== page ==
Remove Unsupported Hardware message

I've just spent the weekend building a new computer with an i3-7100 and Windows 7. I am getting the Unsupported hardware message. I didn't know this hardware was unsupported until after I was done and booted. I know there is the EE post saying essentially, "too bad for you - upgrade to Windows 10", but that is not an option in this case. This is a hardware upgrade for an office computer and Windows 10 is currently not authorized.

Most sites I've got to say this message can be removed by uninstalling KB4012218, KB4012219 and/or KB4015549. None of these are installed on this computer.

Is there any way to disable this message?
Who is Participating?

[Product update] Infrastructure Analysis Tool is now available with Business Accounts.Learn More

I wear a lot of hats...

"The solutions and answers provided on Experts Exchange have been extremely helpful to me over the last few years. I wear a lot of hats - Developer, Database Administrator, Help Desk, etc., so I know a lot of things but not a lot about one thing. Experts Exchange gives me answers from people who do know a lot about one thing, in a easy to use platform." -Todd S.

RaminTechnical AdvisorCommented:
I am getting the Unsupported hardware message.

When you get this message ? during Windows update ?

Using supported hardware is the best option.  if you don't use supported hardware sooner or later you will face more problems.

Useful link:
what motherboard did you use, ?  any other specific hardware used?
Seth SimmonsSr. Systems AdministratorCommented:
build another machine with an older processor (up to 6th gen) if you are not able to use windows 10 on the one you just built
with windows 7 and a kaby lake processor, you will not be able to install windows updates which puts your system at risk
options are limited here unfortunately

Experts Exchange Solution brought to you by

Your issues matter to us.

Facing a tech roadblock? Get the help and guidance you need from experienced professionals who care. Ask your question anytime, anywhere, with no hassle.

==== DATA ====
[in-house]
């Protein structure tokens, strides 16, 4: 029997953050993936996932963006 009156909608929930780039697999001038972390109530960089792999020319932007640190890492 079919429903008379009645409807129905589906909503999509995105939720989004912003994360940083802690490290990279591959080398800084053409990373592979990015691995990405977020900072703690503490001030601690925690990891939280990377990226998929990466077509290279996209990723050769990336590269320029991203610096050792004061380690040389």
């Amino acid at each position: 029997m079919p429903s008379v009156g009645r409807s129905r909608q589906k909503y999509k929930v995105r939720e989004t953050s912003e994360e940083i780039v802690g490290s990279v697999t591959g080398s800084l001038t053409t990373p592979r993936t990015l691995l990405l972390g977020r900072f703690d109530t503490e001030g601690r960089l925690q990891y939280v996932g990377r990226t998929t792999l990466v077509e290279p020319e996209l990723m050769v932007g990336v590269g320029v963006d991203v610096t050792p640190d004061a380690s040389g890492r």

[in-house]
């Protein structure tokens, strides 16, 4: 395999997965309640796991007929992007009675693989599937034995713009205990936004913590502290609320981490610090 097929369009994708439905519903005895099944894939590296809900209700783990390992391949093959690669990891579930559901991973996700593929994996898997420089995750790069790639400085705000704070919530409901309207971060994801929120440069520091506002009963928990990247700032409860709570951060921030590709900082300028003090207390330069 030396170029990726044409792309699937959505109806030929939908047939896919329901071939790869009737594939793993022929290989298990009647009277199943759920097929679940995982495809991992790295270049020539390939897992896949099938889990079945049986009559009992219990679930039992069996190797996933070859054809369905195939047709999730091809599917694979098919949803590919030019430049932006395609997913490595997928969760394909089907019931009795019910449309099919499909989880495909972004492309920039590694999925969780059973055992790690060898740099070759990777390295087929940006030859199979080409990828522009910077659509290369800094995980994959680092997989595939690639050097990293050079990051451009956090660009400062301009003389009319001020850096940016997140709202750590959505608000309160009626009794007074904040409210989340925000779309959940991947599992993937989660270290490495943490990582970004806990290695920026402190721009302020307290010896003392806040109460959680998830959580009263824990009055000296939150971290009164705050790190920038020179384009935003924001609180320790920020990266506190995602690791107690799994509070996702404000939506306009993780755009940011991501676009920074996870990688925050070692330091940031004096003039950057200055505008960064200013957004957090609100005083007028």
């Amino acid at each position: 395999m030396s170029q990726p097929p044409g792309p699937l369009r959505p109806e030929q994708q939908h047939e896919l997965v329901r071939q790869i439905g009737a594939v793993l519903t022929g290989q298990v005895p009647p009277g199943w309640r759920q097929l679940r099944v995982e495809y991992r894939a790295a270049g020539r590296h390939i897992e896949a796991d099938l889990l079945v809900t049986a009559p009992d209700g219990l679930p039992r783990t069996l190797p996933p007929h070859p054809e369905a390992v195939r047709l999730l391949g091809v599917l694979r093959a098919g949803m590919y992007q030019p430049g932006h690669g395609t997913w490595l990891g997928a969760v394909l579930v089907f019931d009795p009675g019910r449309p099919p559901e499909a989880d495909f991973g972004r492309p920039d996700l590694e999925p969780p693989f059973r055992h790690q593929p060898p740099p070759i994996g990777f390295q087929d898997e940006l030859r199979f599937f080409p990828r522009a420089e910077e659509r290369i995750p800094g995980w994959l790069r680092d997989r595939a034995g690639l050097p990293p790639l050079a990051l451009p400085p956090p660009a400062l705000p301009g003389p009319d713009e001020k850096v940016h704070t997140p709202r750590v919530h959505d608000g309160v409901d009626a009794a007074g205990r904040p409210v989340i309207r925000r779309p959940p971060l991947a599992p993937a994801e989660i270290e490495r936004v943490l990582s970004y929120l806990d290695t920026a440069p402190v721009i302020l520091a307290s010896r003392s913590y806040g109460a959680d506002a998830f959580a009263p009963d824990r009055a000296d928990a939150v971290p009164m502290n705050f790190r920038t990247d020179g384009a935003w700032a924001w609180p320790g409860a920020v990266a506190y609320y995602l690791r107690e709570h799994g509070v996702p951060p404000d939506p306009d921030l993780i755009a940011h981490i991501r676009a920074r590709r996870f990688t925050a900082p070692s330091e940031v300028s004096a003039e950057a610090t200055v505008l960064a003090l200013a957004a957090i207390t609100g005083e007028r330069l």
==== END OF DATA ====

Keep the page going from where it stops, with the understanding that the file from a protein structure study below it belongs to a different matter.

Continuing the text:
Start your 7-day free trial
Active Protection takes the fight to cryptojacking

While there were several headline-grabbing ransomware attacks during in 2017, another big threat started appearing at the same time that didn’t get the same coverage – illicit cryptomining.

MarkAuthor Commented:
Ramin: "When you get this message ? during Windows update ?"

This message comes up within a few minutes of booting. Yes, I've seen that link you referenced. Didn't help as I don't have those particular updates installed and I really don't want to use a 3rd party patch -- as the web author cautions.

nobus: "what motherboard did you use, ?  any other specific hardware used?"

The motherboard is a Gigabyte GA-B250-HD3. I downloaded and installed the drivers for this MB. The computer itself works just fine. No problem with any drivers or peripherals; just that message!
Seth Simmons: "build another machine with an older processor (up to 6th gen) ..."

Yes, that is the option I'll do next. Just a pain since I spent a lot of time building this one, downloading and installing drivers, etc. I can get an i3-6100 for the same price, which is what I guess I'll have to do. Hmmm, Microsoft said WIN7 was supported through the end of 2019, but I guess that wasn't an entirely true statement. There's no reason no to continue applying normal OS updates other than pressure to change to WIN10.
RaminTechnical AdvisorCommented:
You are right, Microsoft  doesn't support Intel seventh (7th)-generation processors on Windows 7.
that supports 7/6 -generation cpu's
possible you could install a 6th generation cpu ?
andyalderSaggar maker's framemakerCommented:
One workaround would be to install the free VMware hypervisor onto it and run Windows 7 under that although you would have to reinstall Windows 7 again as a VM.
MarkAuthor Commented:
In the end, I returned the i3-7100 and bought an i3-6100, 6th generation. andyalder idea on installing WIN7 as a VM guest would work (since Linux doesn't have such an idiotic restriction), but this is an office computer and that route is a bit complicated. There are plenty of rants on the Internet against Microsoft for this policy, so I won't add to it here. When you are a monopoly you can do what you want, right IBM-circa-1980?
tx for feedback
It's more than this solution.Get answers and train to solve all your tech problems - anytime, anywhere.Try it for free Edge Out The Competitionfor your dream job with proven skills and certifications.Get started today Stand Outas the employee with proven skills.Start learning today for free Move Your Career Forwardwith certification training in the latest technologies.Start your trial today
Windows 7

From novice to tech pro — start learning today.